K Raju, a dalit, former IAS officer who is Rahul’s main advisor on dalit issues. He sits in on meetings with Rahul and takes notes which are later given to the leader. He spends a great deal of time at Rahul’s Tughlaq Lane residence and holds meetings there with numerous persons in Rahul’s own office in his absence, further cementing the impression that he is very close to the party presiden
Rahul has also focussed on building the social media platform of the Congress party. In Karnataka and Rajasthan, Surjewala has tweeted, asking people to join them and carry forward the party’s issues on social media. Modi had done exactly the same thing with a number of call centres being used to target the Congress as well as build up the leader’s image. Rahul’s adoption of the soft Hindutva line in Gujarat and now Karnataka is also a follow up of Modi’s politics
BUT Congress leaders ask one pertinent question: Modi has an Amit Shah to micromanage elections, formulate strategy, look after the nitty gritty of party work, workers, MPs and others. But who is Rahul’s Shah? Does he have a nuts and bolts man, a chief strategist? Sonia had an Ahmed Patel who was her biggest trouble shooter, party strategist, and who used to manage the allies and was the focal point on which her presidency revolved for the last 14 years. But so far Rahul’s team lacks a credible political face, It consists mainly of foreign-educated men and women who have little or no connect with the grassroots.
Among Rahul’s team’s main members is K Raju, a dalit, former IAS officer who heads the AICC scheduled caste department and who is Rahul’s main advisor on dalit issues. He sits in on meetings with Rahul and takes notes which are later given to the leader. He spends a great deal of time at Rahul’s Tughlaq Lane residence and holds meetings there with numerous persons in Rahul’s own office in his absence, further cementing the impression that he is very close to the party president.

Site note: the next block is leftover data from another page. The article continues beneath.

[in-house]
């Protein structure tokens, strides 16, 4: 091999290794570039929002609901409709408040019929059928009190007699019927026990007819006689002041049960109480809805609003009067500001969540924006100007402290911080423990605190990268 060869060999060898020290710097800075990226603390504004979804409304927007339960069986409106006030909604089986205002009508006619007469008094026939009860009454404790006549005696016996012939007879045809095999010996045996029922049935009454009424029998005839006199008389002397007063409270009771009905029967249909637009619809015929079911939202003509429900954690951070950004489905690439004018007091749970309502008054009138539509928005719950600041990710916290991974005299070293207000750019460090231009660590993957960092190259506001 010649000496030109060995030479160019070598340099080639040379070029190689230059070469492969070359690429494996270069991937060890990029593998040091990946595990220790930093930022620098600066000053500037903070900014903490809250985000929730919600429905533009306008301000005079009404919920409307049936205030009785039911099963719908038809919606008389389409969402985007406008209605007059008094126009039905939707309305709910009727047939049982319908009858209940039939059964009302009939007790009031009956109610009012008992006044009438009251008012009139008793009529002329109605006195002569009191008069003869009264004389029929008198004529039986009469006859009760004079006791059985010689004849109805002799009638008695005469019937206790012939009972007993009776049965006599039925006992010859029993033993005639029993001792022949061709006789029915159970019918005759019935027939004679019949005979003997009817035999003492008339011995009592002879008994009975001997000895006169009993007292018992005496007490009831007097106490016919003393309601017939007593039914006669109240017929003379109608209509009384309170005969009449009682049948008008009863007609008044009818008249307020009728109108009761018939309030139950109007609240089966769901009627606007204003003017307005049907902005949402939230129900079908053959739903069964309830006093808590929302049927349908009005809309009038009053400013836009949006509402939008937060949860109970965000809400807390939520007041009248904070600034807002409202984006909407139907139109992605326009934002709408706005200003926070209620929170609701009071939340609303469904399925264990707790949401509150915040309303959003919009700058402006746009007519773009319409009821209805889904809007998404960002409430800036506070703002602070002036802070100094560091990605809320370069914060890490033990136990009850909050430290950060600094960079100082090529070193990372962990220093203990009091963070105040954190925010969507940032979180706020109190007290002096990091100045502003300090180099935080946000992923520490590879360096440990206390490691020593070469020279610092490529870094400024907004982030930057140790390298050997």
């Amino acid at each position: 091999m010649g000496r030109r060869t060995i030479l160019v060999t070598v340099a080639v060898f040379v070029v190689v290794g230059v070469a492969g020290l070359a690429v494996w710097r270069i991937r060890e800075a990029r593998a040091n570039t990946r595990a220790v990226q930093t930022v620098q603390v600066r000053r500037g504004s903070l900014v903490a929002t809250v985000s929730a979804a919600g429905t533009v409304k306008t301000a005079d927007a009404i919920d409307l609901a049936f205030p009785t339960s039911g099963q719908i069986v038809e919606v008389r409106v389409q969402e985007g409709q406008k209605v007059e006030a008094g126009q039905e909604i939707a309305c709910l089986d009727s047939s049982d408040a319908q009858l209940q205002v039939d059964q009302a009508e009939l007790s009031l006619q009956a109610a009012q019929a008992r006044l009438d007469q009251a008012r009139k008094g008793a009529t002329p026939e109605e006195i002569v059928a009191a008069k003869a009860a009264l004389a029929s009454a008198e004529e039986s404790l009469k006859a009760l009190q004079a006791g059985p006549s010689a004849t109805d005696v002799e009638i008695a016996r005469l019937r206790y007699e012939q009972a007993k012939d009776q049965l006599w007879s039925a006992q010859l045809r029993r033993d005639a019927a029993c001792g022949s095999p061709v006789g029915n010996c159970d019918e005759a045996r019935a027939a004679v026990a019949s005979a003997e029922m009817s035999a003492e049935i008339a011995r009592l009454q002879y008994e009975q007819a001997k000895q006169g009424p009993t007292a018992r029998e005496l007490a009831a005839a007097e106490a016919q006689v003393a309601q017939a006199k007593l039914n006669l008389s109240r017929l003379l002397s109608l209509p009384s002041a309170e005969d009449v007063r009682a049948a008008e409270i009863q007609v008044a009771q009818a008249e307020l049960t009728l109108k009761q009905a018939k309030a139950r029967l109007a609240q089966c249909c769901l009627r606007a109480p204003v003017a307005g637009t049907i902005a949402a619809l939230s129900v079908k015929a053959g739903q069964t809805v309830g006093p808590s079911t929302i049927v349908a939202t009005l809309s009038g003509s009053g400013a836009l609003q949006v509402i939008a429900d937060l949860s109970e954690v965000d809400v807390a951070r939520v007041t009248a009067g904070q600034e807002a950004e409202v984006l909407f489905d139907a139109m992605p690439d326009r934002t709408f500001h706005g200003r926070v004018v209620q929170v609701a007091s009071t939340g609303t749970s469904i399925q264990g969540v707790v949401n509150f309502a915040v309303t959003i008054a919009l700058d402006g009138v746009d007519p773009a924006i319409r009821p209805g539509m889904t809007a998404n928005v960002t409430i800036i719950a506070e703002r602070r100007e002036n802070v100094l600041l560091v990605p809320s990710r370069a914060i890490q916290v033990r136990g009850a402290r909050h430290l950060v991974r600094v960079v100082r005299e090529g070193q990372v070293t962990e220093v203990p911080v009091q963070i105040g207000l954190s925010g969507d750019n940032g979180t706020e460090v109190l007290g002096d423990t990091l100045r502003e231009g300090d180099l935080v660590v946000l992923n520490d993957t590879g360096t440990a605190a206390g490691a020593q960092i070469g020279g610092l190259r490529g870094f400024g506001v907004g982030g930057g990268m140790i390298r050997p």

Then there is Rajiv Gowda, a communications specialist picked up by Rahul and brought to Rajya Sabha. He handles Parliament questions and is a part of the strategy and analysis group. Amongst the office staff at Rahul’s residence is Kaushal Vidyarthi, who has studied in Oxford, has done his MPhil in development studies, DPhil in social policies and urban planning and looks after appointments as well as being an advisor. His wife, Swati Saxena, is also from the Oxford, is a researcher and writer and a Phd in development studies. She also wields considerable influence on Rahul’s views on the social sector and development models. Alankar is also from the Oxford and looks after appointments and the office secretariat. Bjyu is formerly from the SPG and gives feedback from the field. Sachin Rao is from Michigan University, sits in Jawahar Bhawan and is a member of the executive committee on the Youth Congress and the NSUI for transformation, which was one of Rahul’s pet projects.
AT the moment, competition is rife on who will become Rahul’s Ahmed Patel. The Delhi PCC president Ajay Maken, who has continued in his post despite leading the party to a number of electoral debacles, claims to be close to Rahul and is trying hard to be appointed as his Political Secretary. If not, he would be content with the post of General Secretary in the AICC.
AICC media chairman Surjewala, who is close to Priyanka and Robert Vadra by virtue of also being one of their lawyers, also has aspirations to becoming Rahul’s Political Secretary. As is his style, Rahul defers to him on all issues related to the media and if any leader flags a media issue, it has to be routed through Surjewala. He is an MLA and former minister from Haryana.